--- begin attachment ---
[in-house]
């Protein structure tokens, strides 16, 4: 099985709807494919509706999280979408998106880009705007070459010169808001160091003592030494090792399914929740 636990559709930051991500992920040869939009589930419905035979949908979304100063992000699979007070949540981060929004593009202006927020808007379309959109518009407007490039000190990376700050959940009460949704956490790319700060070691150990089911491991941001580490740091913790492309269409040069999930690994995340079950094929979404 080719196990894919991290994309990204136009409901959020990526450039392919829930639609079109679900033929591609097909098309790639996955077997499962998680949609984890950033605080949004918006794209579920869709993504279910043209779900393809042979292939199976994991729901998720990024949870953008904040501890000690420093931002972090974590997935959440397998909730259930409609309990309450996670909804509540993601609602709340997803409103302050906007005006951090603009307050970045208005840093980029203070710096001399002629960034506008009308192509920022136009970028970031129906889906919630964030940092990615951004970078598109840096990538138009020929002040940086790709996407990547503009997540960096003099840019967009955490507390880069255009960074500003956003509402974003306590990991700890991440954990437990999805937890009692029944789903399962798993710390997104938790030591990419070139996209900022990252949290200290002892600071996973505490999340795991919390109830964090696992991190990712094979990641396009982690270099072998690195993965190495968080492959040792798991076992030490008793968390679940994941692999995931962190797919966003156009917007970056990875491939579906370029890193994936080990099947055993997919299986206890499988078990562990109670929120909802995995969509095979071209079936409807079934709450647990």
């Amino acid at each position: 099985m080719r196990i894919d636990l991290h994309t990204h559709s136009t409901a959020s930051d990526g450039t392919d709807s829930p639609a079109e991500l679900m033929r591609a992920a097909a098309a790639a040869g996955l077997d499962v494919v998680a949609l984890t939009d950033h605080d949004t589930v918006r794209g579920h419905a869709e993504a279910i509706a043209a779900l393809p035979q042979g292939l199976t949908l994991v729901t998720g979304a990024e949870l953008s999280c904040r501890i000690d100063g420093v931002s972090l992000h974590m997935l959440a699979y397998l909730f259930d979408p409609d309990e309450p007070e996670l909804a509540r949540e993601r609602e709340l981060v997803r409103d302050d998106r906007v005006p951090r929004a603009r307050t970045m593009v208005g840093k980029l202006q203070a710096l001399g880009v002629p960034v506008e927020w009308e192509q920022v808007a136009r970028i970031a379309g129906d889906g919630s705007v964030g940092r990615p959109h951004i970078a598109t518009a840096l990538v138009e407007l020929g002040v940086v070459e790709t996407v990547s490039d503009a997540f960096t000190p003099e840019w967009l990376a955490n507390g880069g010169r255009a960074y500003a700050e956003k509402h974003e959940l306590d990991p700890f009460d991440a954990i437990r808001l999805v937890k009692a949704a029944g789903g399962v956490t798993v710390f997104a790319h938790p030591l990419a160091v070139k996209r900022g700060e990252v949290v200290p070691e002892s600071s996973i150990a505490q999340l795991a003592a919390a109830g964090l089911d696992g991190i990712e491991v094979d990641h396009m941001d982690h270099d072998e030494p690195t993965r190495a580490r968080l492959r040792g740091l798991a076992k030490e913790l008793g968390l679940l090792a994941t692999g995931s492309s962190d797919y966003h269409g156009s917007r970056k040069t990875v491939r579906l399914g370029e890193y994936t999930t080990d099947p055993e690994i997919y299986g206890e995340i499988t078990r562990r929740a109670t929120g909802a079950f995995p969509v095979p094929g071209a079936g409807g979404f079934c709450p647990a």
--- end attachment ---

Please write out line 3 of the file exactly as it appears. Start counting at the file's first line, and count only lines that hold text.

């Amino acid at each position: 099985m080719r196990i894919d636990l991290h994309t990204h559709s136009t409901a959020s930051d990526g450039t392919d709807s829930p639609a079109e991500l679900m033929r591609a992920a097909a098309a790639a040869g996955l077997d499962v494919v998680a949609l984890t939009d950033h605080d949004t589930v918006r794209g579920h419905a869709e993504a279910i509706a043209a779900l393809p035979q042979g292939l199976t949908l994991v729901t998720g979304a990024e949870l953008s999280c904040r501890i000690d100063g420093v931002s972090l992000h974590m997935l959440a699979y397998l909730f259930d979408p409609d309990e309450p007070e996670l909804a509540r949540e993601r609602e709340l981060v997803r409103d302050d998106r906007v005006p951090r929004a603009r307050t970045m593009v208005g840093k980029l202006q203070a710096l001399g880009v002629p960034v506008e927020w009308e192509q920022v808007a136009r970028i970031a379309g129906d889906g919630s705007v964030g940092r990615p959109h951004i970078a598109t518009a840096l990538v138009e407007l020929g002040v940086v070459e790709t996407v990547s490039d503009a997540f960096t000190p003099e840019w967009l990376a955490n507390g880069g010169r255009a960074y500003a700050e956003k509402h974003e959940l306590d990991p700890f009460d991440a954990i437990r808001l999805v937890k009692a949704a029944g789903g399962v956490t798993v710390f997104a790319h938790p030591l990419a160091v070139k996209r900022g700060e990252v949290v200290p070691e002892s600071s996973i150990a505490q999340l795991a003592a919390a109830g964090l089911d696992g991190i990712e491991v094979d990641h396009m941001d982690h270099d072998e030494p690195t993965r190495a580490r968080l492959r040792g740091l798991a076992k030490e913790l008793g968390l679940l090792a994941t692999g995931s492309s962190d797919y966003h269409g156009s917007r970056k040069t990875v491939r579906l399914g370029e890193y994936t999930t080990d099947p055993e690994i997919y299986g206890e995340i499988t078990r562990r929740a109670t929120g909802a079950f995995p969509v095979p094929g071209a079936g409807g979404f079934c709450p647990a």